HIPAA Business Associate Agreement for Chiropractors
Why Do I Need This?
When a chiropractor does business with a person or entity that requires that person or entity to have access to patient records or other protected health information (PHI), the chiropractor must have that person or entity sign a Business Associate Agreement. In other words, whenever a chiropractor does business with a contractor or vendor, a Business Associate Agreement is required when that contractor or vendor might receive protected health information.
HIPAA defines a “business associate” as a person or entity who performs services or activities on behalf of a “covered entity”. A business associate often creates, receives, maintains, or transmits PHI. For example, a business associate could be an attorney, accountant, coding and compliance professional, billing company, etc. A “covered entity” is the chiropractor or other health care provider. A “covered entity” is anyone who provides treatment, payment and operations in healthcare. “Protected Health Information (PHI)” is any information or data that relates to the health or condition of an individual, the provision of healthcare to an individual, or the payment for health care services that is transmitted or maintained by electronic media or any other form or medium. PHI includes a patients’ identifiable health information (e.g. name, phone number, email address, social security number, etc.), medical history, test results, insurance information, and any other information that can be used to identify the patient.
A “Business Associate Agreement” is a written contract that serves to describe and clarify the permissible uses and disclosures of the protected health information by the business associate. It also provides the chiropractor with assurances from its business associate that the business associate will properly safeguard the PHI it receives. HIPAA requires that these assurances must be in writing. In addition, a Business Associate Agreement sets forth each party’s responsibilities when it comes to the PHI and use of a Business Associate Agreement can also shift the liability to the business associate in the event of a data breach by the business associate.
The HHS.gov website provides information on Business Associate Agreements. Generally, the Business Associate Agreement must be in writing and it must:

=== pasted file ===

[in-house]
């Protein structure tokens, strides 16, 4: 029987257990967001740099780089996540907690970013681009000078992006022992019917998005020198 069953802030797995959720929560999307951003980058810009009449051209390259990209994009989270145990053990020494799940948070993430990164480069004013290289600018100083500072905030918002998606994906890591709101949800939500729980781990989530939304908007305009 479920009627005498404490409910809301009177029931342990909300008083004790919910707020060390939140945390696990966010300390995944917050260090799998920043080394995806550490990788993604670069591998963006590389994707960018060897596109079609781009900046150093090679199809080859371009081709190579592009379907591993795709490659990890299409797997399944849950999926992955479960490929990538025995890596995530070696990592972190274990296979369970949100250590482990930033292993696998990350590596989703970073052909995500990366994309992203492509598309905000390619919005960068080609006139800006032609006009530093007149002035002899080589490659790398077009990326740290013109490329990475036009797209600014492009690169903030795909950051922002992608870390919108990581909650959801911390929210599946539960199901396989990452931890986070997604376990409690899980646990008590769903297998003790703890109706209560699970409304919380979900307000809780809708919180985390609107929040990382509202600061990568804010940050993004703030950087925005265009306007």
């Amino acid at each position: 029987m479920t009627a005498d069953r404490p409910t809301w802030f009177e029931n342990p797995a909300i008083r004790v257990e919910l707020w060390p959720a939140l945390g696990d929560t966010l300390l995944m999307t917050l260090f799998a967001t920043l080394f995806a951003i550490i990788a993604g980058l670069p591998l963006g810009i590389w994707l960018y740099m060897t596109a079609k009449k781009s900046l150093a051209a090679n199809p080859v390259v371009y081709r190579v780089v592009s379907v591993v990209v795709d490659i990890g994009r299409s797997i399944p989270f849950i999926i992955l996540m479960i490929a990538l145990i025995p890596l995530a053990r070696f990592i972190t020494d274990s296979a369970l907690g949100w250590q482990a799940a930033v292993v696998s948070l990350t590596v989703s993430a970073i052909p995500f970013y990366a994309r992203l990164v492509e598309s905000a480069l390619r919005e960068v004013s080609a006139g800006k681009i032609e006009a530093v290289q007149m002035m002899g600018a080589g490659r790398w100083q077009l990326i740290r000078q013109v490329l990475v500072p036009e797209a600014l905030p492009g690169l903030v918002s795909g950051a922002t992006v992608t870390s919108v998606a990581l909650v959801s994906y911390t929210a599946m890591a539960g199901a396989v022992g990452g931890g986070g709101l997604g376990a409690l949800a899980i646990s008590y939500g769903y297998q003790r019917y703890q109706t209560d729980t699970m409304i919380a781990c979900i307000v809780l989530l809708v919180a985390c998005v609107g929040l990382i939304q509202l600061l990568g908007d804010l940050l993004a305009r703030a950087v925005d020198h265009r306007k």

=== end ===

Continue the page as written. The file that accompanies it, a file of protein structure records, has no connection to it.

(1) establish the permitted and required uses and disclosures of protected health information by the business associate;
(2) provide that the business associate will not use or disclose the information other than as permitted by the contract or as required by law;
(3) require the business associate to implement appropriate safeguards to prevent unauthorized use or disclosure of the information,
(4) require the business associate to report to the covered entity any use or disclosure of the information;
(5) require the business associate to disclose PHI as specified in its contract to satisfy requests for copies of the PHI;
(6) require the business associate to comply with requirements under the Privacy Rule;
(7) require the business associate to make available to HHS its internal practices, books, and records relating to the use and disclosure of protected health information;
(8) require the business associate to return or destroy all protected health information received from, or created or received from the covered entity;
(9) require the business associate to ensure that any subcontractors it may engage on its behalf that will have access to protected health information agree to the same restrictions and conditions that apply to the business associate with respect to such information; and
(10) authorize termination of the contract by the covered entity if the business associate violates a material term of the contract.
Other information on Business Associate Agreements can be found on the HHS/gov website. Here are some useful links:
Jason B. Martin, Esquire is the founder of The Martin Law Firm, P.C. Mr. Martin represents Pennsylvania chiropractors and other health care providers in the areas of compliance, insurance audits and recoupment, Act 6 peer reviews, Medicare audits and appeals, licensure and disciplinary matters, and other related areas. Mr. Martin also currently serves as general counsel to the Pennsylvania Chiropractic Association. For more information about Mr. Martin’s services, please visit The Martin Law Firm website at https://jbmartinlaw.com/healthcare-law.
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